A.4. OpenBSD . . . . . . . . . . . . . . . . . . . . . . . . . 30 A.4. OpenBSD . . . . . . . . . . . . . . . . . . . . . . . . . 30
A.5. OpenSolaris . . . . . . . . . . . . . . . . . . . . . . . 30 A.5. OpenSolaris . . . . . . . . . . . . . . . . . . . . . . . 30
Appendix B. Changes from previous versions of the draft (to Appendix B. Changes from previous versions of the draft (to
be removed by the RFC Editor before publication be removed by the RFC Editor before publication
of this document as a RFC . . . . . . . . . . . . . . 31 of this document as a RFC . . . . . . . . . . . . . . 31
B.1. Changes from draft-ietf-tsvwg-port-randomization-04 . . . 31 B.1. Changes from draft-ietf-tsvwg-port-randomization-05 . . . 31
B.2. Changes from draft-ietf-tsvwg-port-randomization-03 . . . 31 B.2. Changes from draft-ietf-tsvwg-port-randomization-04 . . . 31
B.3. Changes from draft-ietf-tsvwg-port-randomization-02 . . . 31 B.3. Changes from draft-ietf-tsvwg-port-randomization-03 . . . 31
B.4. Changes from draft-ietf-tsvwg-port-randomization-01 . . . 31 B.4. Changes from draft-ietf-tsvwg-port-randomization-02 . . . 31
B.5. Changes from draft-ietf-tsvwg-port-randomization-00 . . . 31 B.5. Changes from draft-ietf-tsvwg-port-randomization-01 . . . 31
B.6. Changes from draft-larsen-tsvwg-port-randomization-02 . . 31 B.6. Changes from draft-ietf-tsvwg-port-randomization-00 . . . 31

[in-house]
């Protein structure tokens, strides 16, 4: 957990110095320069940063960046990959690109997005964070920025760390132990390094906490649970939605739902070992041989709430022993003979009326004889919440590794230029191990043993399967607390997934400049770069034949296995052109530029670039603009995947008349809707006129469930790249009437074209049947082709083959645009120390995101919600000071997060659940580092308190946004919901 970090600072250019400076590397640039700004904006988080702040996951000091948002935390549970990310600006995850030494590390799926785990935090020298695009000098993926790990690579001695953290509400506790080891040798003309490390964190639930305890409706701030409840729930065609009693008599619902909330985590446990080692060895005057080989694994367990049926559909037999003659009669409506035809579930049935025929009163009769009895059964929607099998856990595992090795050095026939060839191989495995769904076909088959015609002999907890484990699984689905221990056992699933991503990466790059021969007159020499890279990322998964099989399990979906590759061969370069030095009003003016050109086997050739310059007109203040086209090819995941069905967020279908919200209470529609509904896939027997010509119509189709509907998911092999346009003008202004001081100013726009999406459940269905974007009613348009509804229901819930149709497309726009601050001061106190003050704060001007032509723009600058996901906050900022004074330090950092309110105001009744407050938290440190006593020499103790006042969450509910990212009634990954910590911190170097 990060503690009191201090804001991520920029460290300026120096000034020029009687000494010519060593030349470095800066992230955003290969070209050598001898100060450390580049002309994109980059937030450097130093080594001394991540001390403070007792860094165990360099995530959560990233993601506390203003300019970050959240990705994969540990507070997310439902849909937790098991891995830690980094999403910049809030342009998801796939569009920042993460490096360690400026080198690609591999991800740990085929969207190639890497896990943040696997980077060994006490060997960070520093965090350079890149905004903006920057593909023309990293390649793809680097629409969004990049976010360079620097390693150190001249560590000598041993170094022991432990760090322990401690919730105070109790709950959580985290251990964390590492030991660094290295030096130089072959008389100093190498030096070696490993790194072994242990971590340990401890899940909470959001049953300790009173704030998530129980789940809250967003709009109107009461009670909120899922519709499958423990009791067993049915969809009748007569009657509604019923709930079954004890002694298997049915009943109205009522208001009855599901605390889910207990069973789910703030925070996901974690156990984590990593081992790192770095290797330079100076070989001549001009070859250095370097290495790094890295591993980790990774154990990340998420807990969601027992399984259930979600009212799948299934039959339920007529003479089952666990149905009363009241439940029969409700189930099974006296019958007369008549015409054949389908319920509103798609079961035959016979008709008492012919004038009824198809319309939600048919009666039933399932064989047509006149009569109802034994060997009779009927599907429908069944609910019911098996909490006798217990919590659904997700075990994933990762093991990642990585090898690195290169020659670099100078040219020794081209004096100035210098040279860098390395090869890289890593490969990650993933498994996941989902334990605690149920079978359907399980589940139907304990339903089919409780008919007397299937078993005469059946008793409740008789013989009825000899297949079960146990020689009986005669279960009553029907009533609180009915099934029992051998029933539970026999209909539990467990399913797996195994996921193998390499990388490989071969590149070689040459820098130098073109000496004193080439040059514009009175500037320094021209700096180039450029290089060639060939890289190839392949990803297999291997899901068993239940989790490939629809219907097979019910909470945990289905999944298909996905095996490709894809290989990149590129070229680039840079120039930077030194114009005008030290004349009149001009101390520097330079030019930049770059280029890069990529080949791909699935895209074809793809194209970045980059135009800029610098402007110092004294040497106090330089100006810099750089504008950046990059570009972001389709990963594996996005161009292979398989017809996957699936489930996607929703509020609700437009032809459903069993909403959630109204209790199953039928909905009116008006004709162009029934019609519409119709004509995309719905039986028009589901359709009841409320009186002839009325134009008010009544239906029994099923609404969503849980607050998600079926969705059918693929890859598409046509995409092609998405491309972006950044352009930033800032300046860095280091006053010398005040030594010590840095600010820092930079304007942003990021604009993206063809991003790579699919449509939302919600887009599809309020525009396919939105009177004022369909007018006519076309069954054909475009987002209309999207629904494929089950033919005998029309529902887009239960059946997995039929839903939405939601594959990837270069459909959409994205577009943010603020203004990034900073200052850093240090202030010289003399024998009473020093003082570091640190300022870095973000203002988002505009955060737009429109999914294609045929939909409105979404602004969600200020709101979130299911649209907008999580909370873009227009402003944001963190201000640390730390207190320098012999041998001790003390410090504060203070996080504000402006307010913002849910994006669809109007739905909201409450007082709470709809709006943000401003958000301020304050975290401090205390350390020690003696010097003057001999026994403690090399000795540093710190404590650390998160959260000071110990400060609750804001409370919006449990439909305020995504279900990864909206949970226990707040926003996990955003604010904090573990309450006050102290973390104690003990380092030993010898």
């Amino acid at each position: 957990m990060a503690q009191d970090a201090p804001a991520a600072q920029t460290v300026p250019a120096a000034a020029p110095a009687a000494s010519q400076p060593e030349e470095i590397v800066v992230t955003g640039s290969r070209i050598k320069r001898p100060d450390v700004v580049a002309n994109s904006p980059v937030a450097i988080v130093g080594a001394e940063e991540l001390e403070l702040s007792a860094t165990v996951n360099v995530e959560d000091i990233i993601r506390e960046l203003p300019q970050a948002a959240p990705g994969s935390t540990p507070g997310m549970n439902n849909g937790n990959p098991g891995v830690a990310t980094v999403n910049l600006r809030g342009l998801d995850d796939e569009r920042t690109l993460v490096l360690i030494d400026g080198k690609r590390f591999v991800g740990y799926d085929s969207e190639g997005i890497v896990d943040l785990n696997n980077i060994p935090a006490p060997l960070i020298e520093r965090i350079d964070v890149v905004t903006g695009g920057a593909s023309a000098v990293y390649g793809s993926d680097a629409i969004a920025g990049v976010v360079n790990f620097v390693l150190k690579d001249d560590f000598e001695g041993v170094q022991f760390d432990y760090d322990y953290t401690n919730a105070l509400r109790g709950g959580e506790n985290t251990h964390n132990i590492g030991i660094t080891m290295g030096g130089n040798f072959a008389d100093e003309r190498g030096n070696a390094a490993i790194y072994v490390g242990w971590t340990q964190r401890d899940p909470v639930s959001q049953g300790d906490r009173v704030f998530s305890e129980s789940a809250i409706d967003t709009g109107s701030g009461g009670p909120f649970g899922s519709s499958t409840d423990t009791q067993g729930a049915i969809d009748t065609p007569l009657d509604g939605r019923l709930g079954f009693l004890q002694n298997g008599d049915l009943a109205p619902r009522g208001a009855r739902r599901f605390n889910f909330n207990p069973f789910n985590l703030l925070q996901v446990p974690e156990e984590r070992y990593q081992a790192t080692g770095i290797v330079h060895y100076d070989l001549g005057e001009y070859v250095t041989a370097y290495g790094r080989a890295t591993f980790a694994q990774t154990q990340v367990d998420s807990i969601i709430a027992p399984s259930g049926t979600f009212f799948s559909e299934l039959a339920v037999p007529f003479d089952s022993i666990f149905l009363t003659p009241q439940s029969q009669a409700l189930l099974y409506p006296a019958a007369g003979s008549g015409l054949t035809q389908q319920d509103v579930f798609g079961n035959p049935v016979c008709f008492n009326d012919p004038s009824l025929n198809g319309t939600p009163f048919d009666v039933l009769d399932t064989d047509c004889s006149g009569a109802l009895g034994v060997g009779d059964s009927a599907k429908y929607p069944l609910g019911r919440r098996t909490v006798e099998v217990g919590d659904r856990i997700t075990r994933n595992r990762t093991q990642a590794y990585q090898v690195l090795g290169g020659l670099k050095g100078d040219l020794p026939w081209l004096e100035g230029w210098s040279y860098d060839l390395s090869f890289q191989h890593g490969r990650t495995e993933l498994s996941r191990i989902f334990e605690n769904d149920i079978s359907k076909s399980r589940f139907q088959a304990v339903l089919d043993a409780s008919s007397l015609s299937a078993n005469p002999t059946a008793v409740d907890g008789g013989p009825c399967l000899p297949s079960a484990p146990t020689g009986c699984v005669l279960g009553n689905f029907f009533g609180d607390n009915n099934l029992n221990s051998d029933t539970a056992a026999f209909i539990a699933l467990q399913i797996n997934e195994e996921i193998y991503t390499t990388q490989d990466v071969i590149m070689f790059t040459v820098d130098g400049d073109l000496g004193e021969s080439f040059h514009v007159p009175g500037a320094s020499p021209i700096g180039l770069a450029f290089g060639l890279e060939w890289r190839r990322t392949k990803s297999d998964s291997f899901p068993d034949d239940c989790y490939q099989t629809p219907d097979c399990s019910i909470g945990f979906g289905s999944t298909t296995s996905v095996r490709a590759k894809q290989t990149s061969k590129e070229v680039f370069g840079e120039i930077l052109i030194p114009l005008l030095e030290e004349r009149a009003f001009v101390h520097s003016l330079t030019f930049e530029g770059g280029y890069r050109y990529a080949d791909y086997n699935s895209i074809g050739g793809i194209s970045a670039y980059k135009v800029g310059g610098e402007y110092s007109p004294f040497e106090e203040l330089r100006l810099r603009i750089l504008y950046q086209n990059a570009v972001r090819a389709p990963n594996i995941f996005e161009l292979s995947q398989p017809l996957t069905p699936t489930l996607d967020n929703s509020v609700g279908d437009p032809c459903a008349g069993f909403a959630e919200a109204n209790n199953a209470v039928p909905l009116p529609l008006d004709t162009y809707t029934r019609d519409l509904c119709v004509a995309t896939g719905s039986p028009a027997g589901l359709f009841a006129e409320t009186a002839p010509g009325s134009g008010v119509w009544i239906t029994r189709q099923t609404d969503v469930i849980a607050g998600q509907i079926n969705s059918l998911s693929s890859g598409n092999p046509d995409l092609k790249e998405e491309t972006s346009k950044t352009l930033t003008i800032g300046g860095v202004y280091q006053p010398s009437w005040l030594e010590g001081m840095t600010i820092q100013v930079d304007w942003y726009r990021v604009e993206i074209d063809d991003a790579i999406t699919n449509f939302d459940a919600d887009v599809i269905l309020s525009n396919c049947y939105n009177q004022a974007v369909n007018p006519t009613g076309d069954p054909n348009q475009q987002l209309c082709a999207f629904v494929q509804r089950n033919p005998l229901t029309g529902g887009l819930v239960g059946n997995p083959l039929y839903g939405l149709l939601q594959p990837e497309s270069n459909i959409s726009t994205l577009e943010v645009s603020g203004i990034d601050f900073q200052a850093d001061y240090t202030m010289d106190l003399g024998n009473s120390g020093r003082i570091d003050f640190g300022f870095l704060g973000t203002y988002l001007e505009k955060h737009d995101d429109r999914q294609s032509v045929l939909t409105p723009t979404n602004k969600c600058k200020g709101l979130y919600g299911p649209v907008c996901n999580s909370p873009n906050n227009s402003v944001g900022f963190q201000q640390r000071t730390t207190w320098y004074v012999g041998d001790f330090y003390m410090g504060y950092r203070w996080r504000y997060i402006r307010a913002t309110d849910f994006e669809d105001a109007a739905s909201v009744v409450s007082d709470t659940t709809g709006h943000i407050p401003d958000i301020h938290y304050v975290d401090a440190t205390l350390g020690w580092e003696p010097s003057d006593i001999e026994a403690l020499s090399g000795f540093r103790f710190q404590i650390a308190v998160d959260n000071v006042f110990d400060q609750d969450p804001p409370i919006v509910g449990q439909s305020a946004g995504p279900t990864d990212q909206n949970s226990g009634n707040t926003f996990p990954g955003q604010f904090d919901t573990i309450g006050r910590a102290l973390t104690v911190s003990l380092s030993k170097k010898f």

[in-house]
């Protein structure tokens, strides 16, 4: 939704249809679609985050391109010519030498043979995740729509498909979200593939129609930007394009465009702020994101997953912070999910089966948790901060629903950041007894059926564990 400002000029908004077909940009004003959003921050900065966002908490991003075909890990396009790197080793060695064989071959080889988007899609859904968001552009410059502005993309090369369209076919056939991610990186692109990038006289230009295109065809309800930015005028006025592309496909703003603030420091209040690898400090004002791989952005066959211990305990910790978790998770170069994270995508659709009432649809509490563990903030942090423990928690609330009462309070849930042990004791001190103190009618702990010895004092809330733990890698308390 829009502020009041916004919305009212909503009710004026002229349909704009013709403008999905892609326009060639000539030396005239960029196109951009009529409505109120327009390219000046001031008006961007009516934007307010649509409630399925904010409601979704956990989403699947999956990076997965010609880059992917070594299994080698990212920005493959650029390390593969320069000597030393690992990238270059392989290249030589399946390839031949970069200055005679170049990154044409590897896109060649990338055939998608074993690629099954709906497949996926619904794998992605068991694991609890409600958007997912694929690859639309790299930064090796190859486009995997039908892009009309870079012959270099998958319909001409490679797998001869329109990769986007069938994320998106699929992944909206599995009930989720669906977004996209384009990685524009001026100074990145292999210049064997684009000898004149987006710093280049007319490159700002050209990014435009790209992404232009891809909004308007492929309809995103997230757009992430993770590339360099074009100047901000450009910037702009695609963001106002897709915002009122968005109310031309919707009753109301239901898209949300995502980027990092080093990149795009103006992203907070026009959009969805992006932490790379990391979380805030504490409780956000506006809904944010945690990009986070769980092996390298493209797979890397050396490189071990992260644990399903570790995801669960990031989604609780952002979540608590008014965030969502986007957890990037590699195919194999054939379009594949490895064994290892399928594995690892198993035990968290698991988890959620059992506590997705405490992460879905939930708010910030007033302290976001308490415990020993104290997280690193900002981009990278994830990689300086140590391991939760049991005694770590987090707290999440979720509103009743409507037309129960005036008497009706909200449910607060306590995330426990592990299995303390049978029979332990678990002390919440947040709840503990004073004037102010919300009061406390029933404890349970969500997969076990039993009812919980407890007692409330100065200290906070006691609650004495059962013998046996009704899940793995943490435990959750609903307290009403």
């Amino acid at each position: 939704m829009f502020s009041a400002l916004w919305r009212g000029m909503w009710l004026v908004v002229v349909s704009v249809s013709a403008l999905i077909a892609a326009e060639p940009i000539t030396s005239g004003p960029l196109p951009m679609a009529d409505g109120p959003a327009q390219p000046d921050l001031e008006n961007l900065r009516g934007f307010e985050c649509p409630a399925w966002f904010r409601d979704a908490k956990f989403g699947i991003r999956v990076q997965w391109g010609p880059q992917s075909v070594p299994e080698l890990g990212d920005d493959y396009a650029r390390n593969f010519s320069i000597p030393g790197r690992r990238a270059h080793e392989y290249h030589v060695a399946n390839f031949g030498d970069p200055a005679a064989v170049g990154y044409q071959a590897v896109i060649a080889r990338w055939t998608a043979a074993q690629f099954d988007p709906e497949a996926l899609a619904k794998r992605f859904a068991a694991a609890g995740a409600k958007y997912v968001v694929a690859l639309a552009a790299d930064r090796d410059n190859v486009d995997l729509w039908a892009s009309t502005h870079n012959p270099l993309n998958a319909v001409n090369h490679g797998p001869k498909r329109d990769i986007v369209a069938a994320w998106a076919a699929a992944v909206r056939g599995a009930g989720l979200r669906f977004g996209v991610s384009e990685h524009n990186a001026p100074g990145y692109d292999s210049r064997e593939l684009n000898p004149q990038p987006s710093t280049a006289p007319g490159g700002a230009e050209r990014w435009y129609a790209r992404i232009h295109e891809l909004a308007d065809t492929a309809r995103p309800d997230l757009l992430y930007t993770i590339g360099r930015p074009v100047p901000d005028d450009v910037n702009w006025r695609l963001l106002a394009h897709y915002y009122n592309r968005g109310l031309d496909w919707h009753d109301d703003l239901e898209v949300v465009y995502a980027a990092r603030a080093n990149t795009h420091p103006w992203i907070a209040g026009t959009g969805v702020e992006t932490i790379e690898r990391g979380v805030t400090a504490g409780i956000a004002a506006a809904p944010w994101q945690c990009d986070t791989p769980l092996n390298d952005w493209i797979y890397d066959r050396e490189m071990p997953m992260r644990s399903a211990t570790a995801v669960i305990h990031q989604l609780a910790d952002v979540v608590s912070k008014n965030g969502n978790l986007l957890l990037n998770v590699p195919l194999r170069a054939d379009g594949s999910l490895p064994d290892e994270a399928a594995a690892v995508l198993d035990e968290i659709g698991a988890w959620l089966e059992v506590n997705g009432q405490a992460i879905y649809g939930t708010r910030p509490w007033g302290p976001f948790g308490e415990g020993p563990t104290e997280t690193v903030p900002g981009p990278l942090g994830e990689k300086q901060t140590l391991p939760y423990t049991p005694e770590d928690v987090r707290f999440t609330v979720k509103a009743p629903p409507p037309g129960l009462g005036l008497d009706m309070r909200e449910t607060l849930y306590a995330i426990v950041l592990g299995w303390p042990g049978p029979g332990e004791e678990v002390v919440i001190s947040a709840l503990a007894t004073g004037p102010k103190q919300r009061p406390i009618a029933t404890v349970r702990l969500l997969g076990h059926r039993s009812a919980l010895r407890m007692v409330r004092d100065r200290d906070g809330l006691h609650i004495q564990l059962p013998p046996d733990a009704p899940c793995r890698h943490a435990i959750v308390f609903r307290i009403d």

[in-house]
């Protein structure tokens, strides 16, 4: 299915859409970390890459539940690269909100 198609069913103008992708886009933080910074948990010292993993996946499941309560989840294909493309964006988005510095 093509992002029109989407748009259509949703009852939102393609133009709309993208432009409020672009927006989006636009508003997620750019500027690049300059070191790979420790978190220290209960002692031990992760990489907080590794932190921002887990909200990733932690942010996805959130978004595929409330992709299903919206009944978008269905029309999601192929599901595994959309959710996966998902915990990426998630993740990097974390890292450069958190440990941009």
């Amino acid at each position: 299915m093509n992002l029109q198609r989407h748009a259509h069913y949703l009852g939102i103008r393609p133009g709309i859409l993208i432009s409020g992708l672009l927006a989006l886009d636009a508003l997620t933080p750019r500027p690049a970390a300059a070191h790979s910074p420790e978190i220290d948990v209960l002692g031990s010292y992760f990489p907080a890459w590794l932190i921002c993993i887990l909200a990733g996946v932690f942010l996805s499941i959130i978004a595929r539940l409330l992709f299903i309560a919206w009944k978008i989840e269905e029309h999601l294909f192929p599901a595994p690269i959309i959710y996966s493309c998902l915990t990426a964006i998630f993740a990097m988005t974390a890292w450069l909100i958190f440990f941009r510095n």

B.7. Changes from draft-larsen-tsvwg-port-randomization-01 . . 32 B.7. Changes from draft-larsen-tsvwg-port-randomization-02 . . 31
B.8. Changes from draft-larsen-tsvwg-port-randomization-00 . . 32 B.8. Changes from draft-larsen-tsvwg-port-randomization-01 . . 32
B.9. Changes from draft-larsen-tsvwg-port-randomisation-00 . . 32 B.9. Changes from draft-larsen-tsvwg-port-randomization-00 . . 32
B.10. Changes from draft-larsen-tsvwg-port-randomisation-00 . . 32
Authors' Addresses . . . . . . . . . . . . . . . . . . . . . . . . 33 Authors' Addresses . . . . . . . . . . . . . . . . . . . . . . . . 33
1. Introduction 1. Introduction
Recently, awareness has been raised about a number of "blind" attacks Recently, awareness has been raised about a number of "blind" attacks
(i.e., attacks that can be performed without the need to sniff the (i.e., attacks that can be performed without the need to sniff the
packets that correspond to the transport protocol instance to be packets that correspond to the transport protocol instance to be
attacked) that can be performed against the Transmission Control attacked) that can be performed against the Transmission Control